Reclaiming History is a book to fool the people that haven’t studied the Kennedy assassination in any depth.  I have the sense that Vincent Bugliosi is a devious character.  You know, he was sued for slander in the early 1970’s and had to pay a $12,500 settlement to his former milkman.  Bugliosi used the powers of his office to stalk the guy, get his unlisted phone number, and generally badmouth him all over.  Why?  Because he thought the milkman was shagging his wife.  Whoa there!  So if you want to believe anything this peculiar man has to say, it’s up to you.

#1 Case Closed
They seem to promote guys like Gerald Posner every decade.  He was the 90’s poster boy for Warren Commission defense.  Vincent Bugliosi was picked for the role in the first decade of the 21st century.  Bill O’Reilly gets the honor for second decade.  Posner still has his boyish looks all these years later though his face has been resharpened so many times he’s developed that plastic look of an android.  Looks aside, his book takes the Numerio Uno slot as the worst book ever in JFK assassination literature.  Why?  Oh, let me count the ways.

Posner had no background in JFK research and it shows.  Like the others that have followed, Posner uses the same slight of hand tricks to insure Oswald’s guilt. (Yes, he’s another lawyer.)  He omits facts, has easily proven errors in evidence and logic, and generally makes stuff up.  There are wrong dates, erroneous names, even geographical locations are misapplied.  His book is in effect, an attempt to discredit everybody or anything that reeks of conspiracy in the case.  And with a lap dog press he got away with it for a while till the Internet appeared to unveil the trickery.

One of Posner’s worst acts is to claim interviews with people that later state they never spoke to him, such as star witness James Tague who Posner has three citations on.  Tague said he never met or spoke to him.  Tague was one of many people that have come forward outing Posner on bogus interview claims.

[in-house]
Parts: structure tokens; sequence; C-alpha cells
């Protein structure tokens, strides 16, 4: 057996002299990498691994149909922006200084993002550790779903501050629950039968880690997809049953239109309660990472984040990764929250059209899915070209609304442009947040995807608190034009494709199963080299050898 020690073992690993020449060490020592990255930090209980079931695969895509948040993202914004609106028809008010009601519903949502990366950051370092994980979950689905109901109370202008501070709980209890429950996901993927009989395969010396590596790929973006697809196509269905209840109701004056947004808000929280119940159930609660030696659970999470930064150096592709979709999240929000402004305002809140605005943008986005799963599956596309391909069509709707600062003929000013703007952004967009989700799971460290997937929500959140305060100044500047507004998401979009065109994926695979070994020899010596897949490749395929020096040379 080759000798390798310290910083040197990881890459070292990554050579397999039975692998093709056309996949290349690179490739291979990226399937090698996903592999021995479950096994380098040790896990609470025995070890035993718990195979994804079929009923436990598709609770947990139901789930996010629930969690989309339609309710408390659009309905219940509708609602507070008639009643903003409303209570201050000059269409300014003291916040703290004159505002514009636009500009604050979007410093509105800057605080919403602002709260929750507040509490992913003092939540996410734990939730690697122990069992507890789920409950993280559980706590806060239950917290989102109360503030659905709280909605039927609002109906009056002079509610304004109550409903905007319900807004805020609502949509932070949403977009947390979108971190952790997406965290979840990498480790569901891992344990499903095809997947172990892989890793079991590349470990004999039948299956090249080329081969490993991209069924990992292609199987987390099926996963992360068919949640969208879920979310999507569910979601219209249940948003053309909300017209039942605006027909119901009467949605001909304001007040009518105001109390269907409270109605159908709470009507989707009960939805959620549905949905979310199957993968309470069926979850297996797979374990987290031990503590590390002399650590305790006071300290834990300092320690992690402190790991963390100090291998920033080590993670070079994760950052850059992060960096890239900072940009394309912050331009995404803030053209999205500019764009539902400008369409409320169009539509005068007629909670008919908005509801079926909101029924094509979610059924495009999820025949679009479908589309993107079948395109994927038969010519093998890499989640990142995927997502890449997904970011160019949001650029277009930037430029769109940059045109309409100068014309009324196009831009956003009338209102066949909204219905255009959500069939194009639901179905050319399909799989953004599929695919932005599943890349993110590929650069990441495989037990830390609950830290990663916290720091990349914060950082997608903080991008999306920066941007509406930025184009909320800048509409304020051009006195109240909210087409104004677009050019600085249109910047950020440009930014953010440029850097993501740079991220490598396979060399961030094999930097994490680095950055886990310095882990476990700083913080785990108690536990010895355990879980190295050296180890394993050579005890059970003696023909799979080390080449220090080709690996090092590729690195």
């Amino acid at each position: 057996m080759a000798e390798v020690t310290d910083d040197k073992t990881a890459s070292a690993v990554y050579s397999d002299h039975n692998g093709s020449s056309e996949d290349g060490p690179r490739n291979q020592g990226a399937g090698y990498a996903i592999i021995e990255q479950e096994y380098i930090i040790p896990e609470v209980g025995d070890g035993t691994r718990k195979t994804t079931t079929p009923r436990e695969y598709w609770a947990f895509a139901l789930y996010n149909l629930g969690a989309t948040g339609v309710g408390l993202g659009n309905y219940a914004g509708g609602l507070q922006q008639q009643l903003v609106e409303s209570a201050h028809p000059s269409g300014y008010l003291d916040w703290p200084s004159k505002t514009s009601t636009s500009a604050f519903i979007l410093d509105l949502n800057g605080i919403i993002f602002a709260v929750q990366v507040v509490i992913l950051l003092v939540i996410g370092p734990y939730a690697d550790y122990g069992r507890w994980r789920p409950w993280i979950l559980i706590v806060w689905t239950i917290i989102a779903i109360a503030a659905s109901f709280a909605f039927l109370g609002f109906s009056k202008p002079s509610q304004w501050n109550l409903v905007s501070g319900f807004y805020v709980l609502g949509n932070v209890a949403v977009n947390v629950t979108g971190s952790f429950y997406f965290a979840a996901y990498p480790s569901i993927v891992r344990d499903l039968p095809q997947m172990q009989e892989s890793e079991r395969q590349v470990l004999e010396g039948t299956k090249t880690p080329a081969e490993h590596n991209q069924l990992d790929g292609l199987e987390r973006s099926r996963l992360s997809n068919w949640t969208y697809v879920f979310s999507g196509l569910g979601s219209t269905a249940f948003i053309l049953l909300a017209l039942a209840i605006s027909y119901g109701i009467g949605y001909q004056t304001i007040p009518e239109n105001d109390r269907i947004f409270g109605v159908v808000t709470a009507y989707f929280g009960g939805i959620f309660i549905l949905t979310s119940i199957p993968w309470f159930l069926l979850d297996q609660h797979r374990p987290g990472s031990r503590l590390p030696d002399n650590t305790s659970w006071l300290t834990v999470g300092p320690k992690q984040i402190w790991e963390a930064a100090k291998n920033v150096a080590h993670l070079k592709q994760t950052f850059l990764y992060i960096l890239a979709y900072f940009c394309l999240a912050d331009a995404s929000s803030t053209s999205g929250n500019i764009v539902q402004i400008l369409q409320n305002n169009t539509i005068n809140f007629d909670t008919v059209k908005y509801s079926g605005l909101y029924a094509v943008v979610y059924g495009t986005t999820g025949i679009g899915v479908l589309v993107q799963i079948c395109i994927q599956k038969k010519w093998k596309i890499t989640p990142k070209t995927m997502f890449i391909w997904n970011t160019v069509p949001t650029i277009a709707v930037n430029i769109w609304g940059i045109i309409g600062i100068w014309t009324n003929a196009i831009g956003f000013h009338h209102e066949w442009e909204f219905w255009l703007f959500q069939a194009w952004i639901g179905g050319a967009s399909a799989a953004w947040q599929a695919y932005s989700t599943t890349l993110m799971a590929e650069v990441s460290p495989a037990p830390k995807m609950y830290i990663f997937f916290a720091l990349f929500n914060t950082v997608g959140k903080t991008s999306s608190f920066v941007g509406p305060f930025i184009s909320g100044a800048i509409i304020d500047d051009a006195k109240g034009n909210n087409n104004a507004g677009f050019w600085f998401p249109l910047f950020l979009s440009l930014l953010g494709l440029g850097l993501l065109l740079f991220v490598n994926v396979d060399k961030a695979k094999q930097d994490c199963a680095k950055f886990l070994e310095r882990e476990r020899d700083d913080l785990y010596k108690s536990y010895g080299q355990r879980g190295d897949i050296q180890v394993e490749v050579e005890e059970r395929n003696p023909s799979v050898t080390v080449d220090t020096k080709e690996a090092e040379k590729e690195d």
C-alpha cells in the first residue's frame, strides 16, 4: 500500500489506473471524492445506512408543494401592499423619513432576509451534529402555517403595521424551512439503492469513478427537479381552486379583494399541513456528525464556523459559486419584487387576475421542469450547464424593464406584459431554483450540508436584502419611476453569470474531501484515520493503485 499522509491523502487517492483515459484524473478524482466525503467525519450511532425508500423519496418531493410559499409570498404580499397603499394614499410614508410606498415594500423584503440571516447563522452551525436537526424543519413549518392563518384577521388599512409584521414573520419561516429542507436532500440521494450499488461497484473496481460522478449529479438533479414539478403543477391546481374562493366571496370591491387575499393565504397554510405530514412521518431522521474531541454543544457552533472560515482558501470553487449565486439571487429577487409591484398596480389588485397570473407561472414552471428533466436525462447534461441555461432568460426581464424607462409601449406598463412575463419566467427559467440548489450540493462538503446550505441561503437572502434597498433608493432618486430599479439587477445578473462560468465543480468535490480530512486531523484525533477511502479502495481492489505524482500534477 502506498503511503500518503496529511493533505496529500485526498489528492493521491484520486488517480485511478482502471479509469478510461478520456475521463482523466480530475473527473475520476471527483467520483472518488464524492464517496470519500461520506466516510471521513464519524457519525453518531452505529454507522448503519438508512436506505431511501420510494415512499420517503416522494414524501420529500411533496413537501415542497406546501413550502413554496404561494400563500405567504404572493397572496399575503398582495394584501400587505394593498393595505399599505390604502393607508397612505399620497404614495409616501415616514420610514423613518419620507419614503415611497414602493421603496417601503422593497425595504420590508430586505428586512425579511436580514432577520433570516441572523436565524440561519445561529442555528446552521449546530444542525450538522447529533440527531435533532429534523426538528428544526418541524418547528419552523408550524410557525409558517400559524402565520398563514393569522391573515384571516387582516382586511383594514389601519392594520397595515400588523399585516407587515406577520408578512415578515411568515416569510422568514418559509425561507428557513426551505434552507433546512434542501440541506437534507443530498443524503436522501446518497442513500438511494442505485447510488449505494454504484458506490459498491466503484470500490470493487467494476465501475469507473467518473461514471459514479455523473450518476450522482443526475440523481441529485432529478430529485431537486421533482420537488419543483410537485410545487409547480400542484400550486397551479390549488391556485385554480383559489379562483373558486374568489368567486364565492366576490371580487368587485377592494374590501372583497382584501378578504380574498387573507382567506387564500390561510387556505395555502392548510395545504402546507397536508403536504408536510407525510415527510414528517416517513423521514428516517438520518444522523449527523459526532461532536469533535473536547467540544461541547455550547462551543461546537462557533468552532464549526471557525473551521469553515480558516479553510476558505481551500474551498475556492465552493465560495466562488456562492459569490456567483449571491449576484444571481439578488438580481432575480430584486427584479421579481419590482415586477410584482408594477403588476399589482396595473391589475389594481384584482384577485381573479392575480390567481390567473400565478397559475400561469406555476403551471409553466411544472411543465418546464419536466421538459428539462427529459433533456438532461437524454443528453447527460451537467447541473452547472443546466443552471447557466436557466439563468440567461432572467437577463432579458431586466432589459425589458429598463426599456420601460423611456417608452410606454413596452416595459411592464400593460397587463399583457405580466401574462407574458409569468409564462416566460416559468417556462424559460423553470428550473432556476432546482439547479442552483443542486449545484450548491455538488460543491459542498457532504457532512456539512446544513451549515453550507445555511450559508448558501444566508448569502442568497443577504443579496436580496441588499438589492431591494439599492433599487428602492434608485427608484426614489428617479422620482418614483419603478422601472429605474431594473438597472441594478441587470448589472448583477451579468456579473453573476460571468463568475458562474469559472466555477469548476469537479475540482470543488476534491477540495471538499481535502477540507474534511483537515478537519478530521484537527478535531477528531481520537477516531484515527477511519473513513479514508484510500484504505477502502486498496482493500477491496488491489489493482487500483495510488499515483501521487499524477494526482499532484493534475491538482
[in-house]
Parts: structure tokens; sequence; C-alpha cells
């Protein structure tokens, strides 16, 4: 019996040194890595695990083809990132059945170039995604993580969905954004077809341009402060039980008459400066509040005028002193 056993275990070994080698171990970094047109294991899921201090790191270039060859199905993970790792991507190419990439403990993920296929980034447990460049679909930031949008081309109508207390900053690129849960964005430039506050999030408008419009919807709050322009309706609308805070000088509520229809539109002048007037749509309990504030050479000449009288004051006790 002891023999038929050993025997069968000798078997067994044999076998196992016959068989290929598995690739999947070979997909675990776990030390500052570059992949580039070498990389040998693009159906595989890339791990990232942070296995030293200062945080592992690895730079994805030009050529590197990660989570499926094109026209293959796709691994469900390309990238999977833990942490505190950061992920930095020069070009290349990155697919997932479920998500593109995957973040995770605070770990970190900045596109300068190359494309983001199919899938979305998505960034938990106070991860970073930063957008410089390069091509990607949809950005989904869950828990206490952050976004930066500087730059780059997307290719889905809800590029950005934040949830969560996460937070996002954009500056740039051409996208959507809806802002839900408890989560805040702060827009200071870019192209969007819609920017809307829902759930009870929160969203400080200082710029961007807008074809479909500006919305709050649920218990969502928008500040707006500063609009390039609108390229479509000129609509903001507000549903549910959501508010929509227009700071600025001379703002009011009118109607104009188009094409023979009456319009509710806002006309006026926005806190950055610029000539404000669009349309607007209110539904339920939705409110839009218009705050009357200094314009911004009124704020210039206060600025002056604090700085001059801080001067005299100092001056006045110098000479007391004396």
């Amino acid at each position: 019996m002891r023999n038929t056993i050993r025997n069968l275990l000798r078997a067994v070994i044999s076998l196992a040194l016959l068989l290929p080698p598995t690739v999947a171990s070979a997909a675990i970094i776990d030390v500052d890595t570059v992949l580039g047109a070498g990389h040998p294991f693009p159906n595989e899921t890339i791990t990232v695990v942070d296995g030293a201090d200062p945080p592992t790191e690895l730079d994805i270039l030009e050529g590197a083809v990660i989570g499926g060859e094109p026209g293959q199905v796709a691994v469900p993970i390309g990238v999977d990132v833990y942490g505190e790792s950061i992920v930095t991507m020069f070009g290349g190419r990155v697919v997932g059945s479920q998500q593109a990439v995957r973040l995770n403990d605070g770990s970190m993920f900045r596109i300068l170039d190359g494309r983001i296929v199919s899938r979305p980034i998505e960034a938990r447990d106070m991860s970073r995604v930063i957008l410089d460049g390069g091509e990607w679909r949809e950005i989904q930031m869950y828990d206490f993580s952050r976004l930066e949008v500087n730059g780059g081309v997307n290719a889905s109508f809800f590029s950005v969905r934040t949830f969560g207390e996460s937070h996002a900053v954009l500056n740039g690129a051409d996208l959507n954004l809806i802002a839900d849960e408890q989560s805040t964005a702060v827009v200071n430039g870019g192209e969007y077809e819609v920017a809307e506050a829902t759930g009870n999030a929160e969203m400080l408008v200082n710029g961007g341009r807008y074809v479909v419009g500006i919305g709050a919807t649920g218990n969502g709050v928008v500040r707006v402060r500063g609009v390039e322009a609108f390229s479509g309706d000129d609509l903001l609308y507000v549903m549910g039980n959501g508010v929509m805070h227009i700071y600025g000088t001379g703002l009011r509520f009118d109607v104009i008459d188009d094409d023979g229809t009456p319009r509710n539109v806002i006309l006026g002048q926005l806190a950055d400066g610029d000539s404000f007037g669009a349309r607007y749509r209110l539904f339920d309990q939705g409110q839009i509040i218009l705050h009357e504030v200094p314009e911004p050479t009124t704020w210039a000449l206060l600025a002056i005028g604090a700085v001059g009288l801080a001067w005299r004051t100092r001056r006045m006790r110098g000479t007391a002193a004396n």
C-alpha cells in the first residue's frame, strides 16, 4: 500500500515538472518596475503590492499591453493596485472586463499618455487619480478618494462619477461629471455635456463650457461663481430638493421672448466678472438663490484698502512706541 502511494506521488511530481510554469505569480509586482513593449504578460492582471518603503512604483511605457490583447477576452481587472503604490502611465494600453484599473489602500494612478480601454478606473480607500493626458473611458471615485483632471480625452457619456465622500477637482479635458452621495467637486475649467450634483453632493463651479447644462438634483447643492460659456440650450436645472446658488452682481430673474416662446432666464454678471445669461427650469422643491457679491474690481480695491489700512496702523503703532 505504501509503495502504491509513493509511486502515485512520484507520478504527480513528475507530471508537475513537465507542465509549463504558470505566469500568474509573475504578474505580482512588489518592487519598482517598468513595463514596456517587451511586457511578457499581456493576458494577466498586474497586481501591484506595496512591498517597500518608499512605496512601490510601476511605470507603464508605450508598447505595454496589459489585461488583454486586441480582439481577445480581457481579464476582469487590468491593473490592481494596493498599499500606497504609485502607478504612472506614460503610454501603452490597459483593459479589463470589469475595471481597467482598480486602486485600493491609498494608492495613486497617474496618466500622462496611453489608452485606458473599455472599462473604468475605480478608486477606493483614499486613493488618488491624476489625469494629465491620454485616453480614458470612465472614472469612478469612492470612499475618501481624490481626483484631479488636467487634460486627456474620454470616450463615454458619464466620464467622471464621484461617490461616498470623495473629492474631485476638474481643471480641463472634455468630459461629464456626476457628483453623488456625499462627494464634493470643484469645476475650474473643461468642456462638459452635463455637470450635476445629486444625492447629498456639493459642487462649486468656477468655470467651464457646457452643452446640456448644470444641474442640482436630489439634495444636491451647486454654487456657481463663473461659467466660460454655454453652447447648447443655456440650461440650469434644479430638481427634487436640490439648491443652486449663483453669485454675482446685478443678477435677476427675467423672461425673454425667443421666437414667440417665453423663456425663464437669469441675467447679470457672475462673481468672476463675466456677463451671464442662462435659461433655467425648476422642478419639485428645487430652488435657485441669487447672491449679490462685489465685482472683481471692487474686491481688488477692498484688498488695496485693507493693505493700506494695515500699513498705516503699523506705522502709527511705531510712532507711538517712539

Basically, Posner is a hack, brought on board with promises of unprecedented access to CIA files.  The CIA being the duplicitous bunch they are, used him for a foil.  One silly flub was when Posner stated on a cable TV documentary that he had documents proving that Oswald and David Ferrie were not in the CAP together at the same time.  He states the same thing in his book as well.  Then later a picture emerged of both of them at a CAP outdoor meeting.  Oops!  Posner was fooled about Ferrie getting kicked out of the CAP in the mid 1950‘s, ignoring that Ferrie started his own branch in another town which apparently the 14 year-old Oswald joined.  Actually, Posner’s mistakes get so bad even Bugliosi had to take him to task in his book for numerous errors.

One more thing.  Posner resorts to using computer aided studies conducted by Failure Analysis Associates, to prove the lone bullet theory.  He makes it appear he commissioned the firm to do this work for him.  FAA in turn, refutes any of these claims. It was actually data created for the American Bar Association's mock trial of Oswald, and both sides used it.  Oh, and by the way, Oswald was not convicted in the mock trial.

In later years Posner got in trouble for plagiarism and had to hire an attorney  (Mark Lane of all people!).  None of this is surprising considering Posner’s machinations committed in Case Closed.  It all finally caught up with him.  Karma is a lady not to be trifled with.


And there you have it.  My eight of the worst JFK assassination books of all time.  I could have enlarged greatly, such as JFK and UFOs and so on but decided to pass on wading thru that cesspool.  I’ll update the list in the future should I find books that are even more offensive than the ones listed here.  There probably are.